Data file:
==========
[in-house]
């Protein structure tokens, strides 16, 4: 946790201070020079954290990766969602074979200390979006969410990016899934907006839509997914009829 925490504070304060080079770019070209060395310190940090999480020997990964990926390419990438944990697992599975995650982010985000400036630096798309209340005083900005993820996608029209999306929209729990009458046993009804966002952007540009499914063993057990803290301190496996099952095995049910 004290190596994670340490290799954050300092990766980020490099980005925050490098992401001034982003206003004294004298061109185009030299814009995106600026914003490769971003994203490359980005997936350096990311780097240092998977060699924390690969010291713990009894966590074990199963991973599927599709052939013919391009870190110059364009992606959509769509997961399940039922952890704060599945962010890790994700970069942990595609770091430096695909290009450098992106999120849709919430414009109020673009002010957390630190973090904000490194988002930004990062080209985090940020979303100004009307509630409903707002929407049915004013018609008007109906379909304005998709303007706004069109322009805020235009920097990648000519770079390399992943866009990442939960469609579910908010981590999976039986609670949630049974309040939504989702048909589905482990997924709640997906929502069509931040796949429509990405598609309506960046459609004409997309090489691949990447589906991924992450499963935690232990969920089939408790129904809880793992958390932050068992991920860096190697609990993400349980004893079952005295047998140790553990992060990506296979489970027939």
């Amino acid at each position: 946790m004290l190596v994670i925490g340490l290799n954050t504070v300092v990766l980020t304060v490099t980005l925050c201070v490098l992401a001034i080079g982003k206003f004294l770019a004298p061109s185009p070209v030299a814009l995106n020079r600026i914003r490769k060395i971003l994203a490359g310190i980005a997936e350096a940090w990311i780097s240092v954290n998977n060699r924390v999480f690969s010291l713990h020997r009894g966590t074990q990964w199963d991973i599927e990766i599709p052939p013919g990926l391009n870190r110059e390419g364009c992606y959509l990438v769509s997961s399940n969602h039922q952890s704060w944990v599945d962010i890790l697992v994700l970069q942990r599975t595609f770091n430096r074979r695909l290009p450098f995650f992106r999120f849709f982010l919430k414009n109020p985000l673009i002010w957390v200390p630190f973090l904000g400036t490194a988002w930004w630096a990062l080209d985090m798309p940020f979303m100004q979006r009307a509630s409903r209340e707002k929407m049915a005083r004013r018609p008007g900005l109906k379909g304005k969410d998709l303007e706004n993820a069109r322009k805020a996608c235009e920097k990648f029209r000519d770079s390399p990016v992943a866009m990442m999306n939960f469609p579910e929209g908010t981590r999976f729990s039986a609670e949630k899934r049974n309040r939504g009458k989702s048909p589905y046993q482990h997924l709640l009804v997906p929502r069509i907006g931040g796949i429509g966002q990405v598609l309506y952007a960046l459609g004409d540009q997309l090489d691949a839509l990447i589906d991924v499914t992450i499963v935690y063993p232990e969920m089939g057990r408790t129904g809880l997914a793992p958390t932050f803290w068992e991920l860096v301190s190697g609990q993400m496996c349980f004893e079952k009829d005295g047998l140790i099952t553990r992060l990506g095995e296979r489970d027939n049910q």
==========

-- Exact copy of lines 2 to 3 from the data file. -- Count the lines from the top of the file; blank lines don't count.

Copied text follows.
């Protein structure tokens, strides 16, 4: 946790201070020079954290990766969602074979200390979006969410990016899934907006839509997914009829 925490504070304060080079770019070209060395310190940090999480020997990964990926390419990438944990697992599975995650982010985000400036630096798309209340005083900005993820996608029209999306929209729990009458046993009804966002952007540009499914063993057990803290301190496996099952095995049910 004290190596994670340490290799954050300092990766980020490099980005925050490098992401001034982003206003004294004298061109185009030299814009995106600026914003490769971003994203490359980005997936350096990311780097240092998977060699924390690969010291713990009894966590074990199963991973599927599709052939013919391009870190110059364009992606959509769509997961399940039922952890704060599945962010890790994700970069942990595609770091430096695909290009450098992106999120849709919430414009109020673009002010957390630190973090904000490194988002930004990062080209985090940020979303100004009307509630409903707002929407049915004013018609008007109906379909304005998709303007706004069109322009805020235009920097990648000519770079390399992943866009990442939960469609579910908010981590999976039986609670949630049974309040939504989702048909589905482990997924709640997906929502069509931040796949429509990405598609309506960046459609004409997309090489691949990447589906991924992450499963935690232990969920089939408790129904809880793992958390932050068992991920860096190697609990993400349980004893079952005295047998140790553990992060990506296979489970027939």
């Amino acid at each position: 946790m004290l190596v994670i925490g340490l290799n954050t504070v300092v990766l980020t304060v490099t980005l925050c201070v490098l992401a001034i080079g982003k206003f004294l770019a004298p061109s185009p070209v030299a814009l995106n020079r600026i914003r490769k060395i971003l994203a490359g310190i980005a997936e350096a940090w990311i780097s240092v954290n998977n060699r924390v999480f690969s010291l713990h020997r009894g966590t074990q990964w199963d991973i599927e990766i599709p052939p013919g990926l391009n870190r110059e390419g364009c992606y959509l990438v769509s997961s399940n969602h039922q952890s704060w944990v599945d962010i890790l697992v994700l970069q942990r599975t595609f770091n430096r074979r695909l290009p450098f995650f992106r999120f849709f982010l919430k414009n109020p985000l673009i002010w957390v200390p630190f973090l904000g400036t490194a988002w930004w630096a990062l080209d985090m798309p940020f979303m100004q979006r009307a509630s409903r209340e707002k929407m049915a005083r004013r018609p008007g900005l109906k379909g304005k969410d998709l303007e706004n993820a069109r322009k805020a996608c235009e920097k990648f029209r000519d770079s390399p990016v992943a866009m990442m999306n939960f469609p579910e929209g908010t981590r999976f729990s039986a609670e949630k899934r049974n309040r939504g009458k989702s048909p589905y046993q482990h997924l709640l009804v997906p929502r069509i907006g931040g796949i429509g966002q990405v598609l309506y952007a960046l459609g004409d540009q997309l090489d691949a839509l990447i589906d991924v499914t992450i499963v935690y063993p232990e969920m089939g057990r408790t129904g809880l997914a793992p958390t932050f803290w068992e991920l860096v301190s190697g609990q993400m496996c349980f004893e079952k009829d005295g047998l140790i099952t553990r992060l990506g095995e296979r489970d027939n049910q």